-Larry Ellison, CEO, Oracle

The above commentary has stayed with me for some time as the impact of the core idea is enormous. Too often we look to show off the complexity of the network we are delivering to show how much we know about it. That may make us feel better, but it is exactly the opposite of what a consumer or business is really looking for. It is not what they value.

So the challenge for us all is to look for complex networks in what we do and begin a relentless mission to deliver it with the simplicty that rivals a basic telephone, water faucet and light switch.

 

The Power & Glory Of Asking For Help

Everyone talks about doing the right things to minimize the risks of their business. But here is the problem, owning a business is risky. And the risks that become real are never the ones that we plan for.

So, as they say, shit happens to businesses and it will happen to yours. Sometimes they are modest annoyances and other times they threaten the existence of your company. But more often they are a steady series of market changes that exert downward pressure on your business. And they do this so slowly that by the time you notice how far into the abyss you are, it feels like there is no way back.  And the reason we don’t realize it is because, as my favorite saying goes, “it is hard to read the label when you are stuck inside the bottle.”

So we grind along, alone, inside the “bottle” that is our business as our business becomes a lonely grind.  Worse, we business owners are external optimists as we feel it easier to say “it will all get better” in public while we worry in isolation over whether that will be true. “It is lonely at the top” is about as true a saying as there is.

There is another bad element at play here.  Business owners hate to ask for help. Somehow, asking for help means that they are not doing a good enough job or admitting that someone else may know something that they do not.  Or, they think, it is the same as admitting failure.  I know this because I have been there and have felt all of these emotions.  But, fortunately, I realized that one can’t do the heavy lifting that is needed to turn an organization of any size around all alone. It takes an outside perspective.  It takes someone that will tell you the unvarnished truth and “read the label” for you.  But most of all, it takes an outside person, or a team of them, to roll up their sleeves and get the hard,and sometimes ugly, work done that must to get done. And get it done with the  fanatical urgency it requires.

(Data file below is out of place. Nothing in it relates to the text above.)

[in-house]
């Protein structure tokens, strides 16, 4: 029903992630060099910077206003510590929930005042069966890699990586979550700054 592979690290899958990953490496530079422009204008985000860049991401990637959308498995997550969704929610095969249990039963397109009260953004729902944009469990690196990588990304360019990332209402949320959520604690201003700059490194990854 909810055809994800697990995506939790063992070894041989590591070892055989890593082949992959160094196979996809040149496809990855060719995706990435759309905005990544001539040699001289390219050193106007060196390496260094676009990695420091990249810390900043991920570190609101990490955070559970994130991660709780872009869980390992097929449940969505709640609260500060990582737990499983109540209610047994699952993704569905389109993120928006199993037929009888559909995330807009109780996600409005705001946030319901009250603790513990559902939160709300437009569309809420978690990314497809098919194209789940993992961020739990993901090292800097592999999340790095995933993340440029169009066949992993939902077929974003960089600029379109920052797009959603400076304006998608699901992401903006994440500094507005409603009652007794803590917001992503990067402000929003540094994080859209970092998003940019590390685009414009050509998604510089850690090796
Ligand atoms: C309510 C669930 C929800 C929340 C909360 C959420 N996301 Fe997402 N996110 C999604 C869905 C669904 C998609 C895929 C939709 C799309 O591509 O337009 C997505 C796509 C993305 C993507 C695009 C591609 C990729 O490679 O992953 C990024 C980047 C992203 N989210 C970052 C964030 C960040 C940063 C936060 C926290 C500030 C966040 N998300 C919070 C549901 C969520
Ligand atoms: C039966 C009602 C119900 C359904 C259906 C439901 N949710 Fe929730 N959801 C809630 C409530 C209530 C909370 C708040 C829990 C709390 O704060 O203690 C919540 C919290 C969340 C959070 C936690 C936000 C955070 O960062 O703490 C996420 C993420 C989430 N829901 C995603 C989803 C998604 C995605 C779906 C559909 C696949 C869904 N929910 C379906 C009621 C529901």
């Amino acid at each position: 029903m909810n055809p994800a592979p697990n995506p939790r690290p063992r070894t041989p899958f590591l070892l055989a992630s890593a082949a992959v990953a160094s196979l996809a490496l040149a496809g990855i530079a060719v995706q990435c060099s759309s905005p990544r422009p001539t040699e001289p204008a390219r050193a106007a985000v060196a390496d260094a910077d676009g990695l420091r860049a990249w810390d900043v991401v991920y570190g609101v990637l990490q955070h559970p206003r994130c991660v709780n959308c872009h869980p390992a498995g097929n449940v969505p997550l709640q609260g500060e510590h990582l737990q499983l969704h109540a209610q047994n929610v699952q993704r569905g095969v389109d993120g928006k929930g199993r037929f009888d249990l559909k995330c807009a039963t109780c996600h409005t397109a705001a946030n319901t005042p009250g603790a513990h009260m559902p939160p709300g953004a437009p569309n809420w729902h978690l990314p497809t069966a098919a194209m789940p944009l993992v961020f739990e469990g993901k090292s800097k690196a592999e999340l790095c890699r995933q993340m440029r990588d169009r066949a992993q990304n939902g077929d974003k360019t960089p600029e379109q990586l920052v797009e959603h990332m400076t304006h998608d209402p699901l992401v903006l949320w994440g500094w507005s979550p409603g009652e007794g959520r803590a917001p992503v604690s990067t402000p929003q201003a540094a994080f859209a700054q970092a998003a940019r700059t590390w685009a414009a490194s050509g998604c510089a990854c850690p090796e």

Because, here is the important point, asking for help is not a sign of weakness or failure. A lot of people are counting on you to do whatever is necessary to save the business and make it thrive again. I cannot think of anything more brave.

As with anything, there is a right way and a wrong way to get a business turned around. Done right, the business will feel like yours when it is done. Yours without the worry and stress of wondering if each week will be the last or what other “shoe will drop” when you answer the phone or open your inbox. No more driving to and/or from work frustrated that a lot was said and done but the business still feels stuck. That may sound familiar but you must decide you are done feeling that way.

And that is why I do what I do. I went through all of these pains and, it turns out, I did not have to.  I asked for help just before it was too late and am forever sorry I did not ask for it even sooner. I would have saved myself (and those around me) a year or two of extreme stress and worry.

And so I will continue to push against the conventional wisdom that business owners never ask for help until it is too late.  That they are afraid to admit they need some real help. Those that feel that they would rather “go down with the ship” can certainly choose to do so… with my condolences.

There are many who realize that having a set of helping hands and minds on their side is the bravest and smartest move they can make to realize their biggest hopes and dreams for themselves, their business and those that rely on it.  We should be spending more time celebrating this kind of business bravery and making it the badge of honor it is.